How to Start With Adobe After Effects: First Steps for New Users

How to Start With Adobe After Effects

As a video creator or motion graphics designer, you understand the need for powerful and versatile tools. Adobe After Effects is the industry standard for animation and compositing, used by professionals across film, TV, and online media. However, as a beginner, the interface and capabilities can seem daunting. The good news is that with some patience and practice, you can master the fundamentals and start using After Effects for your projects.

In this article, we will walk you through the basic steps to get started with After Effects. We will show you how to navigate the interface, import media, create your first composition, work with layers, animate objects, add effects and keyframes, and render your final video. With these essential skills, you will have a solid foundation to take your creativity to the next level and produce professional motion graphics and visual effects with Adobe After Effects.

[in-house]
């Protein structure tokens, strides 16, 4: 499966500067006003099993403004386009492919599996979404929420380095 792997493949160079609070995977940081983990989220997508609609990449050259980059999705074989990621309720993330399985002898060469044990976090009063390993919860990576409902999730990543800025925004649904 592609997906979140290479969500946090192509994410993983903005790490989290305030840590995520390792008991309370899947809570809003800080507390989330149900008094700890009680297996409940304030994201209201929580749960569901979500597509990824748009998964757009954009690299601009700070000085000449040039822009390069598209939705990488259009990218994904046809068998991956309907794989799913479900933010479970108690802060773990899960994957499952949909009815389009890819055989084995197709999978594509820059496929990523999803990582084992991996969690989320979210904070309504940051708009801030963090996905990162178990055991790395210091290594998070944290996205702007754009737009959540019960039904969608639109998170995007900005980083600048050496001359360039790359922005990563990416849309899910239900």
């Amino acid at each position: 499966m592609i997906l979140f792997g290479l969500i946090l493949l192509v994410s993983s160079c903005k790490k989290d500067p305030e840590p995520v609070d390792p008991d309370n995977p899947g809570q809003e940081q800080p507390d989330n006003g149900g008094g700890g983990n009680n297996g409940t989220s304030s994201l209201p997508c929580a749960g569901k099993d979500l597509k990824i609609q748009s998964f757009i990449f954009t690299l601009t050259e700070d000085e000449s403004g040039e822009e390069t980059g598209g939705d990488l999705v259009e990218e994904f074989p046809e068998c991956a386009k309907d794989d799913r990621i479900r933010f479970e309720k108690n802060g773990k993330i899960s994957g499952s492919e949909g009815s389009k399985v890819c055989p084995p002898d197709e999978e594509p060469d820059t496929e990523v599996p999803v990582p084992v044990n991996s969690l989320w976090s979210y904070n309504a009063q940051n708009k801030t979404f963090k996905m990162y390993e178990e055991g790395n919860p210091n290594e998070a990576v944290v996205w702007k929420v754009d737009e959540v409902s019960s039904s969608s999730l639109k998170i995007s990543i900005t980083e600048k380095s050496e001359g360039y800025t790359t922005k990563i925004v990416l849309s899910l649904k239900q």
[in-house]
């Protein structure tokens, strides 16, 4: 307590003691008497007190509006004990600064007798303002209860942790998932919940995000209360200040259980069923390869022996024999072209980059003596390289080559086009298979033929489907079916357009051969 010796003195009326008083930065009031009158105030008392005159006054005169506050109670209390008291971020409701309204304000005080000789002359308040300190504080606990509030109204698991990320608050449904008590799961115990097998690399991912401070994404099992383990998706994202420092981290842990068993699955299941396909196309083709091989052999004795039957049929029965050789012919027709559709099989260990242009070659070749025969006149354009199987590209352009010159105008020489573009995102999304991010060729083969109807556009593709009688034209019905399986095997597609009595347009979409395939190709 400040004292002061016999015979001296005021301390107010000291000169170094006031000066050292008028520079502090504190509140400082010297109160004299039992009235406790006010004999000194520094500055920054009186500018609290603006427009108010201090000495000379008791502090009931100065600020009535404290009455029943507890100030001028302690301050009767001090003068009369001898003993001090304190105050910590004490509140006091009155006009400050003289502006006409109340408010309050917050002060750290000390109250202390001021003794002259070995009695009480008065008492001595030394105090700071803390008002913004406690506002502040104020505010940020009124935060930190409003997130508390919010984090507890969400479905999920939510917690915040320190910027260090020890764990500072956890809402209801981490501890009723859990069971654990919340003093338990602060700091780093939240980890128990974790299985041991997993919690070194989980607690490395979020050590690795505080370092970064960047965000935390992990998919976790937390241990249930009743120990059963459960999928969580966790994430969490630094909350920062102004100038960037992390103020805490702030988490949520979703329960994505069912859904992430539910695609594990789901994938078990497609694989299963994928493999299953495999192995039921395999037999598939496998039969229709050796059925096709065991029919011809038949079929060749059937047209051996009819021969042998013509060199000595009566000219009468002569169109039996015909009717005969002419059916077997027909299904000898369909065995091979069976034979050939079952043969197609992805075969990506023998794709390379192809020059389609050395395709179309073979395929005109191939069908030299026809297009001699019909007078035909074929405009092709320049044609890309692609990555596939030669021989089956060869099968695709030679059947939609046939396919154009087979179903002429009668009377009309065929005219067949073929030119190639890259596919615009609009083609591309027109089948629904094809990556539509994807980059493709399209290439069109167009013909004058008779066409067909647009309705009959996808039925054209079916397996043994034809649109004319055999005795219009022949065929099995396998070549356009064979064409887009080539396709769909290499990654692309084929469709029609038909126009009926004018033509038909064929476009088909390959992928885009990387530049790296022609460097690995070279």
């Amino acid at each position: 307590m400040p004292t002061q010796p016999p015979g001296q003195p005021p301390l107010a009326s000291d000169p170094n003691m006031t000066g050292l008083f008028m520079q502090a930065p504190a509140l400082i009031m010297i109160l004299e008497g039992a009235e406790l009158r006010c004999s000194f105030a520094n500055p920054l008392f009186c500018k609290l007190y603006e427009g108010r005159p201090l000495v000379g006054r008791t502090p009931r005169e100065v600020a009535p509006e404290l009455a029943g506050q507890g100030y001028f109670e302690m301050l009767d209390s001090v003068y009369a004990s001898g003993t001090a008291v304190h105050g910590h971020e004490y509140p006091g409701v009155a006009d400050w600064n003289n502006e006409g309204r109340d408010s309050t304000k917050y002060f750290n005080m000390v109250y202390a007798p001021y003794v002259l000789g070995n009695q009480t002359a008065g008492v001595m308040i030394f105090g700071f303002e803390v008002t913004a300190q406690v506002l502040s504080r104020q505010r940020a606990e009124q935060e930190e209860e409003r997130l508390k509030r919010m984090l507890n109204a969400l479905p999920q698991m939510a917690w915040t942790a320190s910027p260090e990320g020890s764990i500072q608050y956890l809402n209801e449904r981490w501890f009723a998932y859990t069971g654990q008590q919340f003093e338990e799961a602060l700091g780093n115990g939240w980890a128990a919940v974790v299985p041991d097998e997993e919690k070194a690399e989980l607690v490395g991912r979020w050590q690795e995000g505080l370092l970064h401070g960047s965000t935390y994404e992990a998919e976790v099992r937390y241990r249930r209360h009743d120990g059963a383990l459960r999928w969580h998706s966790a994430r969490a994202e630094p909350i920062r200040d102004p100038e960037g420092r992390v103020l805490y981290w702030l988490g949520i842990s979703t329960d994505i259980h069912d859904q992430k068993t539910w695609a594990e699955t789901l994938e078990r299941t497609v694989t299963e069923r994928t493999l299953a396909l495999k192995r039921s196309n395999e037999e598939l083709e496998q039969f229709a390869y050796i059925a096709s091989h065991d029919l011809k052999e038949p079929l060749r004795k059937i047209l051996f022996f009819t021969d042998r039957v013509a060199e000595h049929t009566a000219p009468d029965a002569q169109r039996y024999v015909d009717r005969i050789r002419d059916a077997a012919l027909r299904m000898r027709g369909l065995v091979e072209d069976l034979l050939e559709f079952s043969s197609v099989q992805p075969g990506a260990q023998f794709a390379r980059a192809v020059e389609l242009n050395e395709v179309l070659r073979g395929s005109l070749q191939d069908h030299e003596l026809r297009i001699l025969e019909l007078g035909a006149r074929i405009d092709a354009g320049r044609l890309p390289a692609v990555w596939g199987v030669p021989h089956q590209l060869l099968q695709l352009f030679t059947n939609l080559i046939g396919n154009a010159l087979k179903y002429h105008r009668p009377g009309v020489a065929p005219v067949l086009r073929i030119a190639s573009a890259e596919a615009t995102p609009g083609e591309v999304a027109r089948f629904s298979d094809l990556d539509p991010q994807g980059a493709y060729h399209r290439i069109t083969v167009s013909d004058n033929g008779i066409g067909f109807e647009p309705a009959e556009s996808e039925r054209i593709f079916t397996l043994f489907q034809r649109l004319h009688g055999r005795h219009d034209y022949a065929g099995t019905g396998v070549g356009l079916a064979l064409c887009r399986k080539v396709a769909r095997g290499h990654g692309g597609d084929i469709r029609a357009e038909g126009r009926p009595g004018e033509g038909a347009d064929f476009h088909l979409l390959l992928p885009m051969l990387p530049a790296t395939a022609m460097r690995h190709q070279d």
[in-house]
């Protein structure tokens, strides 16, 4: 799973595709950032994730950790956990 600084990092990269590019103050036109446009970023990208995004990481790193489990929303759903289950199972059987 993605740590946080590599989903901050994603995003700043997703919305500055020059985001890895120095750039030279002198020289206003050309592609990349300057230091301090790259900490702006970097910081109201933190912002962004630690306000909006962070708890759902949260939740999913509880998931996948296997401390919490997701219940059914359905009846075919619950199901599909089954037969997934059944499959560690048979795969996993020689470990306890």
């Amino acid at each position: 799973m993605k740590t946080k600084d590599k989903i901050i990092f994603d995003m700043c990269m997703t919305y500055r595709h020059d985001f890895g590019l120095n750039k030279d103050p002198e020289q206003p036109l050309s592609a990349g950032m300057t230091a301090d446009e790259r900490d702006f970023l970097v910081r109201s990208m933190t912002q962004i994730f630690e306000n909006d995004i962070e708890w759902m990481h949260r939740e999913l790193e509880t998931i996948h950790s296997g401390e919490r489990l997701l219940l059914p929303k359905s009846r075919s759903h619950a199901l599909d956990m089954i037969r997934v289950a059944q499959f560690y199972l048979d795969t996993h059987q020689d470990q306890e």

The journey may seem long, but every expert was once a beginner. Follow along and soon you will be creating stunning animations and VFX of your own.

How to Install Adobe After Effects

To get started with Adobe After Effects, you must first install the software. Follow these steps:

  1. Make sure your computer meets the minimum system requirements to run After Effects. You will need a 64-bit multi-core processor, at least 8GB of RAM, and 2GB of GPU VRAM. After Effects works best with a high-end graphics card.
  2. Purchase and download Adobe After Effects. You can buy an annual license for the individual app or get the entire Creative Cloud suite. Install the After Effects app once the download completes.
  3. Open After Effects for the first time. The interface may seem overwhelming at first, but take time to explore. The main sections are the Project panel, Composition panel, Layer panel, Effect Controls panel, and Timeline panel. These panels will be your main tools for building compositions.